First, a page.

Tuesday, August 08, 2006

10 lies about Wellington's weather

  1. There is dust everywhere, in everything. It blows in all the cracks until even inside all the surfaces have a fine layer. My house looks like a film set from a ghost town. My eyes are gritty, my nose is lined with dust and I can still feel it in my throat since I unwisely opened my mouth outside to call to a friend, just visible through the haze across the street.

  2. The mounds of grey unmelted snow look like an elephants graveyard, slumped beasts who have lost their bulk and now the skin hangs in arcs from bone to bone. Snow looks so pristine when it arrives and becomes the trap for the all the city's filth.

  3. The air is so dry my lips are chapped and my hands itch. I have to be carefully what I wear so as not to get too much static build up and the resulting shocks. But at least the plastic wrap really sticks!

  4. The weather has been the same for weeks. You don't need a weather report here, just a calendar.

  5. My eyes itch with smog. Even if you look straight up the sky is not clear blue, where it meets the hills it is brown. The sun sets spectacularly but never touches the horizon.

  6. The path outside our house has become a crevasse through the snow that I have to clear every morning. The outside world seems like a myth from inside the quiet and warm womb of the drift which has consumed our house.

  7. I'm used to the constant sweating, the prickle on my forehead, the slow trickle down my cleavage. But at night I toss and turn, no sheet - cooler but nothing between my sweaty limbs - or sheet - hotter but some relief from the hot, sticky feel of limb against limb.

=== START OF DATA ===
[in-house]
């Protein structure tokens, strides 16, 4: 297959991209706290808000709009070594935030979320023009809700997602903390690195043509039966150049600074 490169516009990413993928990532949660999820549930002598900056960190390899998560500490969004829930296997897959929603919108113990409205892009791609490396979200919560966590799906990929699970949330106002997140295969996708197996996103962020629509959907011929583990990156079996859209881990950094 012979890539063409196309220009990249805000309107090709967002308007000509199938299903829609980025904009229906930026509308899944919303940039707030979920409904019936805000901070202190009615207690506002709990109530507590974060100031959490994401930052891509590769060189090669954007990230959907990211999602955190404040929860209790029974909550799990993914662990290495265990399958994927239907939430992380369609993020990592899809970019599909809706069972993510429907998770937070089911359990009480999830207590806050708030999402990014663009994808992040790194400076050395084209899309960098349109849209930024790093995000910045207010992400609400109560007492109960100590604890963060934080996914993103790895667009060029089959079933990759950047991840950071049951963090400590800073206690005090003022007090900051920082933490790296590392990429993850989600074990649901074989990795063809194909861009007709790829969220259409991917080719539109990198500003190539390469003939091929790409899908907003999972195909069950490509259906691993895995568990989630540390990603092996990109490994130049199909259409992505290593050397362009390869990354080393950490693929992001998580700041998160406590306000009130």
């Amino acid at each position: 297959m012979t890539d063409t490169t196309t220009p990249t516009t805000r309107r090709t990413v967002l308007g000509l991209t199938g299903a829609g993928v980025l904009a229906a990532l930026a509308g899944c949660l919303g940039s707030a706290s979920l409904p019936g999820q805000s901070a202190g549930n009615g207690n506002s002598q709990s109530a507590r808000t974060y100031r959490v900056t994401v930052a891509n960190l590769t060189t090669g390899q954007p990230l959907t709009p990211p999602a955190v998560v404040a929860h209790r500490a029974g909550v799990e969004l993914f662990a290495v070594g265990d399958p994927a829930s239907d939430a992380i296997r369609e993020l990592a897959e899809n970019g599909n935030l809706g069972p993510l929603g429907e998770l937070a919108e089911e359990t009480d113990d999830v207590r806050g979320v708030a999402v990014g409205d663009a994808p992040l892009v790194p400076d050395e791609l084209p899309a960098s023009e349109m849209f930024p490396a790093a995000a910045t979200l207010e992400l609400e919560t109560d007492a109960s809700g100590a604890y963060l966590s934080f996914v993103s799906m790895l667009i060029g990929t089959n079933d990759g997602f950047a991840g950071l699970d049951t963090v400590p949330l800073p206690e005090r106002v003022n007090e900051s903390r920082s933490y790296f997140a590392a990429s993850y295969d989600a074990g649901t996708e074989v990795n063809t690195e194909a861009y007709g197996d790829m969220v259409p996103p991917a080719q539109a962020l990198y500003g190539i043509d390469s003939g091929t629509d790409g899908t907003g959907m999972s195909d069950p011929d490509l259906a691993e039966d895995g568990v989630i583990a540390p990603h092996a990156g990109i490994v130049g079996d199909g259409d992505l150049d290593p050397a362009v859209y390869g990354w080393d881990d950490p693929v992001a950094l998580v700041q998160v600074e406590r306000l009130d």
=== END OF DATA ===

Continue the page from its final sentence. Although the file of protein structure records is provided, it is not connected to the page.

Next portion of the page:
8. It has been still for weeks, the flags hang lifeless on the poles, the smell of the city hangs around it like a blanket - car exhaust and cooking fat, seaweed and sewage.

  9. It is tornado season, when the thunder clouds build, towering over the hills and the sky starts, almost imperceptibly at first, to turn that eerie green, I watch with dread and anticipation, trying to balance the urge to hide and the need to watch these most spectacular forces at work. The lighting forks down from the sky and each bolt is a curse.

  10. I love the monsoon. The water comes to quench an unimaginable thirst, the anticipation of the arid land building month by month, week by week, day by day until - suddenly there is nothing dry, nothing wanting. Water is everywhere, an overabundance, a deluge, a flood. The streets are rivers and buildings are islands. The thick warm rain is so unlike any other time of year and yet so right.

No comments: